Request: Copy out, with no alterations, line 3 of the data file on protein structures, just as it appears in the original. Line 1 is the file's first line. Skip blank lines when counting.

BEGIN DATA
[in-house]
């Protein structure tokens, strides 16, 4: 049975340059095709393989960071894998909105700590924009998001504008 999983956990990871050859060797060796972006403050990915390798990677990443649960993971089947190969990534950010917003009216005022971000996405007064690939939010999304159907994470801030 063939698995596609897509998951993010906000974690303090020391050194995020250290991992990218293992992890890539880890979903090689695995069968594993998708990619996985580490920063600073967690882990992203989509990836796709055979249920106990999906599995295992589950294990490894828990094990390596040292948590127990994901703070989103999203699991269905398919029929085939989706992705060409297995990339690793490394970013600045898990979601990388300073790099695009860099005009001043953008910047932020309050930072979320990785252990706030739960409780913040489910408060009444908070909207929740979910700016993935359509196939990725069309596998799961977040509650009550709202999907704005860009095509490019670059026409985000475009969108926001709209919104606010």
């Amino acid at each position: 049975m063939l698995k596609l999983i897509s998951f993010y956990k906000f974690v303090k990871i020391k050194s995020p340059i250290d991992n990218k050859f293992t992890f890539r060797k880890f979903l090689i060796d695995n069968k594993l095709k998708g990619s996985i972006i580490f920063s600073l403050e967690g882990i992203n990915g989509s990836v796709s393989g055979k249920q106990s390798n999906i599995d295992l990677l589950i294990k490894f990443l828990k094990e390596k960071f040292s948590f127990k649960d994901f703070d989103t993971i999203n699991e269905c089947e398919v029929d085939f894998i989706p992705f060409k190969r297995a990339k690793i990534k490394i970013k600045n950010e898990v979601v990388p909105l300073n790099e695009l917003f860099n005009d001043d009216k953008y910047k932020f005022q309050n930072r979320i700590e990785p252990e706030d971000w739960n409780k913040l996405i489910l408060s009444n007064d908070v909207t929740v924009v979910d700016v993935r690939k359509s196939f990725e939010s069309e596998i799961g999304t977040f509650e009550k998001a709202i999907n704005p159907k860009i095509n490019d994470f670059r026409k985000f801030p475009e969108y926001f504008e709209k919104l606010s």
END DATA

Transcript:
């Amino acid at each position: 049975m063939l698995k596609l999983i897509s998951f993010y956990k906000f974690v303090k990871i020391k050194s995020p340059i250290d991992n990218k050859f293992t992890f890539r060797k880890f979903l090689i060796d695995n069968k594993l095709k998708g990619s996985i972006i580490f920063s600073l403050e967690g882990i992203n990915g989509s990836v796709s393989g055979k249920q106990s390798n999906i599995d295992l990677l589950i294990k490894f990443l828990k094990e390596k960071f040292s948590f127990k649960d994901f703070d989103t993971i999203n699991e269905c089947e398919v029929d085939f894998i989706p992705f060409k190969r297995a990339k690793i990534k490394i970013k600045n950010e898990v979601v990388p909105l300073n790099e695009l917003f860099n005009d001043d009216k953008y910047k932020f005022q309050n930072r979320i700590e990785p252990e706030d971000w739960n409780k913040l996405i489910l408060s009444n007064d908070v909207t929740v924009v979910d700016v993935r690939k359509s196939f990725e939010s069309e596998i799961g999304t977040f509650e009550k998001a709202i999907n704005p159907k860009i095509n490019d994470f670059r026409k985000f801030p475009e969108y926001f504008e709209k919104l606010s």